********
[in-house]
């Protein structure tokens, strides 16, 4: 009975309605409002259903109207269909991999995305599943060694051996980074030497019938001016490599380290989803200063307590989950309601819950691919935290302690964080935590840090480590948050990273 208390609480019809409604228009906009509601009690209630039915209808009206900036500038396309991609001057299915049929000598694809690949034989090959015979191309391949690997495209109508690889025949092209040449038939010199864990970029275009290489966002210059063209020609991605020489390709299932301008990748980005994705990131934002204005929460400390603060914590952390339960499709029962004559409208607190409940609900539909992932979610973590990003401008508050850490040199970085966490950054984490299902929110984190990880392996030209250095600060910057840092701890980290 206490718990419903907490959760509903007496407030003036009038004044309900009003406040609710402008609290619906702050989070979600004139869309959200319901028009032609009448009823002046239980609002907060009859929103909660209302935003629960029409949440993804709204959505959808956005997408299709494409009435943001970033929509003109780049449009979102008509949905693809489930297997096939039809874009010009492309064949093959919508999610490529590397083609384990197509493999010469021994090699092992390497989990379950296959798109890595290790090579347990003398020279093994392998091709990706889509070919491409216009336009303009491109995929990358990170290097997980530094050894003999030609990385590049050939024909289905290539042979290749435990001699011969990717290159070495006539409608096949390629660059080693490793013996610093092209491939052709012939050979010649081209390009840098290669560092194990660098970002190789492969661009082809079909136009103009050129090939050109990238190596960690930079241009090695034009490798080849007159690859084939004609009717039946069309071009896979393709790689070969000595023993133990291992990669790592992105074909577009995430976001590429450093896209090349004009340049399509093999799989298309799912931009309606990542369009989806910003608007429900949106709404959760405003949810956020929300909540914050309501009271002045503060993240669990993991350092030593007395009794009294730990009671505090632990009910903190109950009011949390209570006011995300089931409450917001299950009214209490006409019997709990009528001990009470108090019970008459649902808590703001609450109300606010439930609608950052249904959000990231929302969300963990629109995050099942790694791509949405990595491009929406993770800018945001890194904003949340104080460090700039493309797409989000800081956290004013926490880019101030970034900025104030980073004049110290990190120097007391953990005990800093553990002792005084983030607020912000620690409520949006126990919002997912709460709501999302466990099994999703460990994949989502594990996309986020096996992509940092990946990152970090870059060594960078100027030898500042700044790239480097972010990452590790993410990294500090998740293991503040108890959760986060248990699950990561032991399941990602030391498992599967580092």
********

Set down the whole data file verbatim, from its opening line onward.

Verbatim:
[in-house]
């Protein structure tokens, strides 16, 4: 009975309605409002259903109207269909991999995305599943060694051996980074030497019938001016490599380290989803200063307590989950309601819950691919935290302690964080935590840090480590948050990273 208390609480019809409604228009906009509601009690209630039915209808009206900036500038396309991609001057299915049929000598694809690949034989090959015979191309391949690997495209109508690889025949092209040449038939010199864990970029275009290489966002210059063209020609991605020489390709299932301008990748980005994705990131934002204005929460400390603060914590952390339960499709029962004559409208607190409940609900539909992932979610973590990003401008508050850490040199970085966490950054984490299902929110984190990880392996030209250095600060910057840092701890980290 206490718990419903907490959760509903007496407030003036009038004044309900009003406040609710402008609290619906702050989070979600004139869309959200319901028009032609009448009823002046239980609002907060009859929103909660209302935003629960029409949440993804709204959505959808956005997408299709494409009435943001970033929509003109780049449009979102008509949905693809489930297997096939039809874009010009492309064949093959919508999610490529590397083609384990197509493999010469021994090699092992390497989990379950296959798109890595290790090579347990003398020279093994392998091709990706889509070919491409216009336009303009491109995929990358990170290097997980530094050894003999030609990385590049050939024909289905290539042979290749435990001699011969990717290159070495006539409608096949390629660059080693490793013996610093092209491939052709012939050979010649081209390009840098290669560092194990660098970002190789492969661009082809079909136009103009050129090939050109990238190596960690930079241009090695034009490798080849007159690859084939004609009717039946069309071009896979393709790689070969000595023993133990291992990669790592992105074909577009995430976001590429450093896209090349004009340049399509093999799989298309799912931009309606990542369009989806910003608007429900949106709404959760405003949810956020929300909540914050309501009271002045503060993240669990993991350092030593007395009794009294730990009671505090632990009910903190109950009011949390209570006011995300089931409450917001299950009214209490006409019997709990009528001990009470108090019970008459649902808590703001609450109300606010439930609608950052249904959000990231929302969300963990629109995050099942790694791509949405990595491009929406993770800018945001890194904003949340104080460090700039493309797409989000800081956290004013926490880019101030970034900025104030980073004049110290990190120097007391953990005990800093553990002792005084983030607020912000620690409520949006126990919002997912709460709501999302466990099994999703460990994949989502594990996309986020096996992509940092990946990152970090870059060594960078100027030898500042700044790239480097972010990452590790993410990294500090998740293991503040108890959760986060248990699950990561032991399941990602030391498992599967580092």